OpenGL - The Industry's Foundation for High Performance Graphics
OpenGL® is the most widely adopted 2D and 3D graphics API in the industry, bringing thousands of applications to a wide variety of computer platforms. It is window-system and operating-system independent as well as network-transparent. OpenGL enables developers of software for PC, workstation, and supercomputing hardware to create high-performance, visually compelling graphics software applications, in markets such as CAD, content creation, energy, entertainment, game development, manufacturing, medical, and virtual reality. OpenGL exposes all the features of the latest graphics hardware.
OpenGL 4.2 at a glance
The OpenGL 4.2 and OpenGL Shading Language 4.20 Specifications were released on August 8, 2011.
OpenGL 4.2 continues support for both the Core and Compatibility profiles first introduced with OpenGL 3.2, enabling developers to use a streamlined API or retain backwards compatibility for existing OpenGL code, depending on their market needs, as well as continued compatibility with OpenGL ES 2.0 for easier porting between mobile and desktop platforms
New features of OpenGL 4.2 include:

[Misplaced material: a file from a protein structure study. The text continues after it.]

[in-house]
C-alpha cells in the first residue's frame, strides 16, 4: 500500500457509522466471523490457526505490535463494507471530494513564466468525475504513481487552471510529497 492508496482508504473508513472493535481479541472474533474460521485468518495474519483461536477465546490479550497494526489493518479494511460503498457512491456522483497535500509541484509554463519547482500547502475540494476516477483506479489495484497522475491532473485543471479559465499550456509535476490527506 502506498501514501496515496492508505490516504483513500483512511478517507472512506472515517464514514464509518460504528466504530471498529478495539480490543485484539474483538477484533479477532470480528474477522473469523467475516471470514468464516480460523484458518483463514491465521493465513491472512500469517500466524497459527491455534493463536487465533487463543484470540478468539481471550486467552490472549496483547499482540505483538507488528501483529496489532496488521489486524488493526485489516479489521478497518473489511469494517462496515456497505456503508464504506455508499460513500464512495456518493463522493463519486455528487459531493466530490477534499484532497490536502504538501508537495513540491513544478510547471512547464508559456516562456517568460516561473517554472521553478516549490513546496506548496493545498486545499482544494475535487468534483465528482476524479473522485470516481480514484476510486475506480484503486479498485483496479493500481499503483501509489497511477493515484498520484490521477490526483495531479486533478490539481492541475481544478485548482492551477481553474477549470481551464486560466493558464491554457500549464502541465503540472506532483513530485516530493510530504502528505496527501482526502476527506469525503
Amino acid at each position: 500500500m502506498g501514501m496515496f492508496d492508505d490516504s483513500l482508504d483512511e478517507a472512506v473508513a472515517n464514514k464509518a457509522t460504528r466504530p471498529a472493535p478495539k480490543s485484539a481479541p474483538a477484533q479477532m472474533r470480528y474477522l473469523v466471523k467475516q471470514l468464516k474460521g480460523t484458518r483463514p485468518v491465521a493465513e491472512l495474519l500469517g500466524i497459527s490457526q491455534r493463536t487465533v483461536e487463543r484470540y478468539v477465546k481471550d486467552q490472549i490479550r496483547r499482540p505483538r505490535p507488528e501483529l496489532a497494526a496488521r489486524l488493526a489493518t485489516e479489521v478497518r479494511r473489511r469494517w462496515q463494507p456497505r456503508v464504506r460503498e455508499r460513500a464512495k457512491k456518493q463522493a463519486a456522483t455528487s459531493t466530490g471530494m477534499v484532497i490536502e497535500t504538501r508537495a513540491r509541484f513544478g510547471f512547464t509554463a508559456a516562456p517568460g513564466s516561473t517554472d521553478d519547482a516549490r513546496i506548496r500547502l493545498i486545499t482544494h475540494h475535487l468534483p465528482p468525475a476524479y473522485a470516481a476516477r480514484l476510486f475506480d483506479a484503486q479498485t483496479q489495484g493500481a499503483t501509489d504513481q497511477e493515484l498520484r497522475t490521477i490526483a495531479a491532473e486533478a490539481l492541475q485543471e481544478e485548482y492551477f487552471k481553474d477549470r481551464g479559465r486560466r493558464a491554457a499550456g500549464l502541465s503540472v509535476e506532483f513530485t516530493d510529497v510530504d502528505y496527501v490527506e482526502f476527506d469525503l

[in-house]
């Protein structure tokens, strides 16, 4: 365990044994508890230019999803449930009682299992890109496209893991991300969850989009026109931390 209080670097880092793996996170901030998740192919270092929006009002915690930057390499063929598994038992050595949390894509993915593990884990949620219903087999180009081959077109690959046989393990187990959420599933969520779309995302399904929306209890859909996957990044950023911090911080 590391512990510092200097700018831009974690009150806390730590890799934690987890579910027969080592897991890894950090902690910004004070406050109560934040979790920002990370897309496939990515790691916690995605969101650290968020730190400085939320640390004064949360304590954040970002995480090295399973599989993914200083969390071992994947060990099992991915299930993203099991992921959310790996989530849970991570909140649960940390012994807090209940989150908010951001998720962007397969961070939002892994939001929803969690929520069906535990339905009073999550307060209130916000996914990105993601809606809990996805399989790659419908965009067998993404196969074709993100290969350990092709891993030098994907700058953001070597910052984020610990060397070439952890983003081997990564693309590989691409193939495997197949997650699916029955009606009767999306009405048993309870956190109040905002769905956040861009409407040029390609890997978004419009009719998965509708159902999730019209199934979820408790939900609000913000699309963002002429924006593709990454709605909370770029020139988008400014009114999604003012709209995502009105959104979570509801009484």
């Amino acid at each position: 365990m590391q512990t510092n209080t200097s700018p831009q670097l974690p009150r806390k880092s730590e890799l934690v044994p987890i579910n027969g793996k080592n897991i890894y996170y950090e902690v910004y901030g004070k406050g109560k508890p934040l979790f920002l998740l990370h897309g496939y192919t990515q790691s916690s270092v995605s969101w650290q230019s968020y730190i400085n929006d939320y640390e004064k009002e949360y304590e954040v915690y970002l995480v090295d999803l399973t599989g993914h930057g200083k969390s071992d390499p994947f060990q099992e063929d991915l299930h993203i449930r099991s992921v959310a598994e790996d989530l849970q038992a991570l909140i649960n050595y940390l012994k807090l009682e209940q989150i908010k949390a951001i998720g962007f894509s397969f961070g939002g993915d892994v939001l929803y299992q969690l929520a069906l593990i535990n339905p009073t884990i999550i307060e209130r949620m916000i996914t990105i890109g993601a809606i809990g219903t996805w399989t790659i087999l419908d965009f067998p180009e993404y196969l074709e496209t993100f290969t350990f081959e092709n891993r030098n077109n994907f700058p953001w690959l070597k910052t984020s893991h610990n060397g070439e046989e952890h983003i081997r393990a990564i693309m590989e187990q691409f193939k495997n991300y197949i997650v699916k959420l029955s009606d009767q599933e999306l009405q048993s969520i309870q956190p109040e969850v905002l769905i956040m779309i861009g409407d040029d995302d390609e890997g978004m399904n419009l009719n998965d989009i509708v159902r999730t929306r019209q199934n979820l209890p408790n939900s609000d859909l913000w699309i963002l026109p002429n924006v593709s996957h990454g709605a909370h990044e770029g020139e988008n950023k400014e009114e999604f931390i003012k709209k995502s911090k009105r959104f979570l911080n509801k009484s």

- Enabling shaders with atomic counters and load/store/atomic read-modify-write operations to a single level of a texture. These capabilities can be combined, for example, to maintain a counter at each pixel in a buffer object for single-rendering-pass order-independent transparency.
- Capturing GPU-tessellated geometry and drawing multiple instances of the result of a transform feedback to enable complex objects to be efficiently repositioned and replicated.
- Modifying an arbitrary subset of a compressed texture, without having to re-download the whole texture to the GPU for significant performance improvements.
- Packing multiple 8 and 16 bit values into a single 32-bit value for efficient shader processing with significantly reduced memory storage and bandwidth, especially useful when transferring data between shader stages.
The new features are also available individually as ARB extensions, making it possible to support them selectively on pre-OpenGL 4.2 implementations.
API & GLSL specifications
- OpenGL 4.2 Core Profile Specification
- OpenGL 4.2 Compatibility Profile Specification
- OpenGL Shading Language 4.20 Specification
Specifications and documentation for the OpenGL API and OpenGL Shading Language, as well as related APIs such as GLX, are available from OpenGL.org: